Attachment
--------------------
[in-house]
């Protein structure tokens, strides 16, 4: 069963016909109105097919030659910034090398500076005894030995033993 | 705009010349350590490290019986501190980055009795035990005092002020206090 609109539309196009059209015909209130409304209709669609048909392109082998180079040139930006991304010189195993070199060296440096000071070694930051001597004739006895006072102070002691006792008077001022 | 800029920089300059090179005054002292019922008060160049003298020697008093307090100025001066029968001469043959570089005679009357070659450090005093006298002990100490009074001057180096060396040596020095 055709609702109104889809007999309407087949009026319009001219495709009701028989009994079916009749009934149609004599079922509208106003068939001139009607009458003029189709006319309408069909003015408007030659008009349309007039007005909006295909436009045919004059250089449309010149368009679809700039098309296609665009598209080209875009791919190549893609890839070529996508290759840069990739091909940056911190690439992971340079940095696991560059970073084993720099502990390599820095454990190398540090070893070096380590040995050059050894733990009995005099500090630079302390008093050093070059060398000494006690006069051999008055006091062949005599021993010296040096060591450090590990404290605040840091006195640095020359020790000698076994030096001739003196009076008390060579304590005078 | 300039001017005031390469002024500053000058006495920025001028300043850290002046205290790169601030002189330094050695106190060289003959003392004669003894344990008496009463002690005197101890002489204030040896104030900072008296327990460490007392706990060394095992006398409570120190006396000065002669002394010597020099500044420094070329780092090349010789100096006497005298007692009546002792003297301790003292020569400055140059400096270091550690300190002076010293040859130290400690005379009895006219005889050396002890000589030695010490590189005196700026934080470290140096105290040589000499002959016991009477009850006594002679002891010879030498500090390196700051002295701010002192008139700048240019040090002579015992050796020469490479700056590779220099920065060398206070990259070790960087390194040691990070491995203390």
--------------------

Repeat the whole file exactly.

[in-house]
């Protein structure tokens, strides 16, 4: 069963016909109105097919030659910034090398500076005894030995033993 | 705009010349350590490290019986501190980055009795035990005092002020206090 609109539309196009059209015909209130409304209709669609048909392109082998180079040139930006991304010189195993070199060296440096000071070694930051001597004739006895006072102070002691006792008077001022 | 800029920089300059090179005054002292019922008060160049003298020697008093307090100025001066029968001469043959570089005679009357070659450090005093006298002990100490009074001057180096060396040596020095 055709609702109104889809007999309407087949009026319009001219495709009701028989009994079916009749009934149609004599079922509208106003068939001139009607009458003029189709006319309408069909003015408007030659008009349309007039007005909006295909436009045919004059250089449309010149368009679809700039098309296609665009598209080209875009791919190549893609890839070529996508290759840069990739091909940056911190690439992971340079940095696991560059970073084993720099502990390599820095454990190398540090070893070096380590040995050059050894733990009995005099500090630079302390008093050093070059060398000494006690006069051999008055006091062949005599021993010296040096060591450090590990404290605040840091006195640095020359020790000698076994030096001739003196009076008390060579304590005078 | 300039001017005031390469002024500053000058006495920025001028300043850290002046205290790169601030002189330094050695106190060289003959003392004669003894344990008496009463002690005197101890002489204030040896104030900072008296327990460490007392706990060394095992006398409570120190006396000065002669002394010597020099500044420094070329780092090349010789100096006497005298007692009546002792003297301790003292020569400055140059400096270091550690300190002076010293040859130290400690005379009895006219005889050396002890000589030695010490590189005196700026934080470290140096105290040589000499002959016991009477009850006594002679002891010879030498500090390196700051002295701010002192008139700048240019040090002579015992050796020469490479700056590779220099920065060398206070990259070790960087390194040691990070491995203390």